Conclusion Top

PEH continues to be a pathological entity of curious interest. It is probably under reported in plastic surgery as a specialty. Subjecting a patient to radical surgeries and potentially injurious anticancer regimens without histological confirmation for a non-malignant condition would raise ethical questions. It may be noteworthy to add that conversely, care is needed not to overlook a well-differentiated SCC in a patient. This goes to underscore the importance of a well-equipped histopathology unit and trained personnel.

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Conflicts of interest

There are no conflicts of interest.

  References Top

Sarangarajan R, Vedam VK, Sivadas G, Krishnaraj R, Sarangarajan A, Shanmugam KT. Pseudoepitheliomatous hyperplasia: Relevance in oral pathology. J Int Oral Health 2015;7:132-6.  Back to cited text no. 1
Choi KH, Lim JH, Lee JH, Kwon KS, Lee H, Park HS et al. Expression of claudin-1, p53 and E-cadherin in pseudoepitheliomatous hyperplasia and squamous cell carcinoma of the head and neck. Korean J Pathol 2008;42:287-93.  Back to cited text no. 2
Suvadip C, Preeti RC, Deepak A, Shreyas S. Pseudoepitheliomatous hyperplasia: A clinical entity mistaken for squamous cell carcinoma. J Cutan Aesthet Surg 2014;7:232-4.  Back to cited text no. 3
Vanessa OZ, Aline MA, Renata FD, Nurimar CF, Tullia CM, Juan PM. Marjolin’s ulcer: A twelve-case report. An Bras Dermatol 2006;81:355-8.  Back to cited text no. 4
Kingsley O, Otene IC. Marjolin’s ulcers: A review. Niger Health J 2011;11:107-11.  Back to cited text no. 5
Han JS, Lee SW, Suh KH, Kim SY, Hyun JJ, Jung SW et al. Pseudoepitheliomatous hyperplasia mimicking SCC in a patient with esophageal stricture. Korean J Gastroenterol 2014;63:366-8.  Back to cited text no. 6
Teresa P, Maria GZ, Doriana M, Luigi S. Pseudoepitheliomatous hyperplasia arising from hypertrophic lichen planus mimicking squamous cell carcinoma: Limited value of immunohistochemistry. Acta Dermatovenerol Croat 2012;20:112-5.  Back to cited text no. 7
Sami PM, Rose C, Owen W, Marie-Jo O, Dorothée BD, Annie L. Squamous cell carcinoma of the lip: Case report and review of the literature. J Clin Oncol 2011;29:e549-52.  Back to cited text no. 8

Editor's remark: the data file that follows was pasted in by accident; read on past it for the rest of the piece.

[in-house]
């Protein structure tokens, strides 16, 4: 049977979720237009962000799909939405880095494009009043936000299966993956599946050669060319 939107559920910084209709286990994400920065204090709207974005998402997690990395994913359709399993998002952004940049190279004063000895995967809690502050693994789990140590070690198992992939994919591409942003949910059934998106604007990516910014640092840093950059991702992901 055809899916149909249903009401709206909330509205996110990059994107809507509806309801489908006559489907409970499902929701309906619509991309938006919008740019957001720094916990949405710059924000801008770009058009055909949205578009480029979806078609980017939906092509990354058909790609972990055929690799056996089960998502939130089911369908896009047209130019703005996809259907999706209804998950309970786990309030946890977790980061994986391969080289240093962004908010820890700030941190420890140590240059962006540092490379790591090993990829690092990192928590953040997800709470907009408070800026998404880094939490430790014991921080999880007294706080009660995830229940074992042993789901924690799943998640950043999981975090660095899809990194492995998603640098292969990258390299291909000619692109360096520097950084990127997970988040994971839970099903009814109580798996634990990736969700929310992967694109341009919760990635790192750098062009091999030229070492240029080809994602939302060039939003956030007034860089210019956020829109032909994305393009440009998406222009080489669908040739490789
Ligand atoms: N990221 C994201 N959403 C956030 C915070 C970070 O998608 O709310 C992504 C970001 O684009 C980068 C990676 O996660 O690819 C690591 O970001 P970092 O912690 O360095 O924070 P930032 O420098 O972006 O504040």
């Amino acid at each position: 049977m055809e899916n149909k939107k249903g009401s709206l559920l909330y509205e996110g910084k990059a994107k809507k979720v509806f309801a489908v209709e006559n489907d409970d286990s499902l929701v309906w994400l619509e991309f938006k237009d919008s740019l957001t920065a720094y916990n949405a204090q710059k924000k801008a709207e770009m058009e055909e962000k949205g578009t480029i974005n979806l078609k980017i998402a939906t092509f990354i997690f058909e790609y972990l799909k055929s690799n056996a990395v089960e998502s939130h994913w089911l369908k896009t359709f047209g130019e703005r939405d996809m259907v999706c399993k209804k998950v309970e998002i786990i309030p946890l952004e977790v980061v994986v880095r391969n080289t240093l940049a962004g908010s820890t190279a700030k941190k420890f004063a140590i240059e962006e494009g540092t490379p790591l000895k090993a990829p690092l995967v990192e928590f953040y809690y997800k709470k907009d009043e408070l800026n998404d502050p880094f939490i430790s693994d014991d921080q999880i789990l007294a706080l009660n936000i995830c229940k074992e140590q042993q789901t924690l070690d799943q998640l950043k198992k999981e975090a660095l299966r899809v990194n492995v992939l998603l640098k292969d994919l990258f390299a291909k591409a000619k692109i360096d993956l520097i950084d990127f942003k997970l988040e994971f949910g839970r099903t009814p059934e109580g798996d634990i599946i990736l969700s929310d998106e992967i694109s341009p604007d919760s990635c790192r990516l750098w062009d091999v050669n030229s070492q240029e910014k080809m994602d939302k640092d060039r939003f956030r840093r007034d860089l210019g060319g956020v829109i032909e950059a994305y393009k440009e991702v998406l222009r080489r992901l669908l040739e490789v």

Zarovnaya E, Black C. Distinguishing pseudoepitheliomatous hyperplasia from squamous cell carcinoma in mucosal biopsy specimens from the head and neck. Arch Pathol Lab Med 2005;129:1032-6.  Back to cited text no. 9
Michael S, Gail LW. Clinical and laboratory update on blastomycosis. Clin Microbiol Rev 2010;23:367-81.  Back to cited text no. 10
Heukelbach J, Sahebali S, Van Marck E, Sabóia Moura RC, Feldmeier H. An unusual case of ectopic tungiasis with pseudoepitheliomatous hyperplasia. Braz J Infect Dis 2004;8:465-8.  Back to cited text no. 11
Tan KB, Tan SH, Aw DC, Jaffar H, Lim TC, Lee SJ et al. Simulators of squamous cell carcinoma of the skin: Diagnostic challenges on small biopsies and clinicopathological correlation. J Skin Cancer 2013;2013:752864. doi: 10.1155/2013/752864  Back to cited text no. 12
Su A, Ra S, Li X, Zhou J, Binder S. Differentiating cutaneous squamous cell carcinoma and pseudoepitheliomatous hyperplasia by multiplex qRT-PCR. Mod Pathol 2013;26:1433-7.  Back to cited text no. 13
Tack KY, Kyoung MK, Sang JN, Jun SB, Kyu YJ, Myoung JC et al. Expression of E-cadherin, cortactin and MMP-9 in pseudoepitheliomatous hyperplasia and squamous cell carcinoma of the head and neck: Their relationships with clinicopathologic factors and prognostic implication. Korean J Pathol 2012;46:331-40.  Back to cited text no. 14
Lee YS, Teh M. p53 expression in pseudoepitheliomatous hyperplasia, keratoacanthoma, and squamous cell carcinoma of skin. Cancer 1994;73:2317-23.  Back to cited text no. 15


  [Figure 1], [Figure 2], [Figure 3]